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Ecommerce Companies Want Six Month Extension To Comply With 'Country Of Origin' Rule

Ecommerce Companies Want Six Month Extension To Comply With 'Country Of Origin' Rule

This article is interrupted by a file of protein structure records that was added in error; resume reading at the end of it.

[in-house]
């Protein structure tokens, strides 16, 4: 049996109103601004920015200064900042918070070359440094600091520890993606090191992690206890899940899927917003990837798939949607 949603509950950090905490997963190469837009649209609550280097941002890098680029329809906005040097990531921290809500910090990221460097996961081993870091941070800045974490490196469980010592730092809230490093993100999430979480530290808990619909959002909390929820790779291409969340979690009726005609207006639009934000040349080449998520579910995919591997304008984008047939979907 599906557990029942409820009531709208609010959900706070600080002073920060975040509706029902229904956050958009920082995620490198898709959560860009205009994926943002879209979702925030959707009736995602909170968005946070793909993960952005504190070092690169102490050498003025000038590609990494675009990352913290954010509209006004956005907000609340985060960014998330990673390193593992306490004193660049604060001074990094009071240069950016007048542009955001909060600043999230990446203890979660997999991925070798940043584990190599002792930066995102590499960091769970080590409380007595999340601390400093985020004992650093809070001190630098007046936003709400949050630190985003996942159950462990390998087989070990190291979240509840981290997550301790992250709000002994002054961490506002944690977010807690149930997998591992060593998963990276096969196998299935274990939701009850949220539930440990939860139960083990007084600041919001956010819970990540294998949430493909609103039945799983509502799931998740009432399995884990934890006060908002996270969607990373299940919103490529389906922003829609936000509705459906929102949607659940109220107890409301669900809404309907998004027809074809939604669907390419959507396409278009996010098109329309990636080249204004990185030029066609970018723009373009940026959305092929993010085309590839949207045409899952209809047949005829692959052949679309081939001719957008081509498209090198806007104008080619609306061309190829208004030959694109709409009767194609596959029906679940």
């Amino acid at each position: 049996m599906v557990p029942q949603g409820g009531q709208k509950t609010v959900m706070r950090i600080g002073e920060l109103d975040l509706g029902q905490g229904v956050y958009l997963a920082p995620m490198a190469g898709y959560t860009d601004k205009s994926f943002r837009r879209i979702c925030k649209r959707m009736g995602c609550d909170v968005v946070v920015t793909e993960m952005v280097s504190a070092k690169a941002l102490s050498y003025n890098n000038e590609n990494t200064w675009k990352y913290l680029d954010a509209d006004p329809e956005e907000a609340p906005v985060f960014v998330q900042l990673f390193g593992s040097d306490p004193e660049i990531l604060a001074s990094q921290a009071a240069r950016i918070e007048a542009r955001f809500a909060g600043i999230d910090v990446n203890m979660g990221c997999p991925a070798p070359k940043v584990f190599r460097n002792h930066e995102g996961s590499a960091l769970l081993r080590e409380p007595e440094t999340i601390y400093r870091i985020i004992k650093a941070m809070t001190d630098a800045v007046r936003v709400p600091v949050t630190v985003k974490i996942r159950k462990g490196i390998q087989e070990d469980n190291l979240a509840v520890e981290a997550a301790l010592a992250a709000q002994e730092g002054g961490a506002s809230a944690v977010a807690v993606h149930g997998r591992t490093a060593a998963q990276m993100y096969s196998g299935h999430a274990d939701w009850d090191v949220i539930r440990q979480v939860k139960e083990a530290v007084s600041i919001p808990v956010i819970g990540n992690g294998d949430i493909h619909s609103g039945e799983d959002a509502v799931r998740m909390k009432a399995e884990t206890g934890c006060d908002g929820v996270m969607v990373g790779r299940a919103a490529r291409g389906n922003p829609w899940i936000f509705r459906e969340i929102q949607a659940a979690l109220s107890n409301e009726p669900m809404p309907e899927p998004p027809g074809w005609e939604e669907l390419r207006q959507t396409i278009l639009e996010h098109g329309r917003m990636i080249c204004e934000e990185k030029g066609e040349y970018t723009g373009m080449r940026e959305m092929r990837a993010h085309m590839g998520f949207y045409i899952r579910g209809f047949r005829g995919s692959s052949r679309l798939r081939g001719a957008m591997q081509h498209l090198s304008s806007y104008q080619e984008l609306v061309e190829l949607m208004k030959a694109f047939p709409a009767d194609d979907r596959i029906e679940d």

In a letter to the Ministry of Consumer Affairs, FICCI has asked for six to seven months time for complying with new Consumer Protection RulesThe new consumer protection rules for ecommerce companies mandate displaying 'country of origin' for products, among other thingsFailure to comply with the rules would attract penalties as per the Consumer Protection Act (CPA), 2019Ecommerce industry associations have sought another 6-7 months extension from the government to comply with the new consumer protection rules. The mandatory listing of 'country of origin' for products listed on ecommerce websites is one of the main rules to be followed. <br> Other key provisions include the appointment of grievance offers and resolution of consumer complaints within one month of receiving the complaint, among other such provisions.The Consumer Protection (Ecommerce) Rules, 2020, were notified on July 23 and came into effect immediately. The Rules are applicable to all goods and services, bought or sold over digital or electronic networks, including digital products. As such, even companies providing internet services such as online ticketing and hotel booking, are defined as ecommerce entities and subject to the new rules.Reportedly , the Federation of Indian Chambers of Commerce and Industry (FICC) wrote to the Ministry of Consumer Affairs earlier this month, asking for six to seven months time for complying with the new rules."Some of these requirements will put undue stress on MSME sellers who already have their backs up against the wall due to excessive compliances that come with selling online," a senior executive at an e-commerce firm told Economic Times.The new rules also apply to overseas-based ecommerce entities supplying goods and services to Indian customers.Last month, the DPIIT had proposed August 1 as the deadline for etailers to display 'country of origin' information for all products being retailed on their website. In response, ecommerce companies Amazon and Flipkart sought more time, saying that a hastened deadline would harm small sellers, who may be unsure about ways of complying with the new rules. Later in the same month, Amazon, in a letter to its sellers, asked them to provide 'country of origin' information for products by August 10.According to the new consumer protection rules for etailers, failure to abide by them would attract penalties as per the recently ratified Consumer Protection Act (CPA), 2019.The CPA mandates every ecommerce entity to provide information relating to return, refund, exchange, warranty and guarantee, delivery and shipment, modes of payment and grievance redressal mechanism, among other things to enable the consumer to make an informed decision. Further, the Act also calls upon ecommerce entities to provide 'country of origin' information for all products. The 'country of origin' clause has attracted a lot of attention in the wake of anti-China sentiment in the country and the resultant call to reduce dependency on imports.There is some confusion regarding the timeline for the implementation of the 'country of origin' provision in the new rules. "DPIIT conducted stakeholder participation in early July 2020 and the proposed timeline indicated by DPIIT to the participant brands/platforms for displaying 'country of origin' was August 1, 2020 (for any new products/items) and October 1, 2020 (for any legacy products/items) however, the Ecommerce Rules do not clarify this," Kaushalya Venkataraman, partner, Chandhiok & Mahajan Advocates and Solicitors told Inc42 .<br><br><b>Author:Inc42</b><br><b>Source:https://m.dailyhunt.in/news/india/english/inc42-epaper-inc/ecommerce+companies+want+six+month+extension+to+comply+with+country+of+origin+rule-newsid-n206493842</b>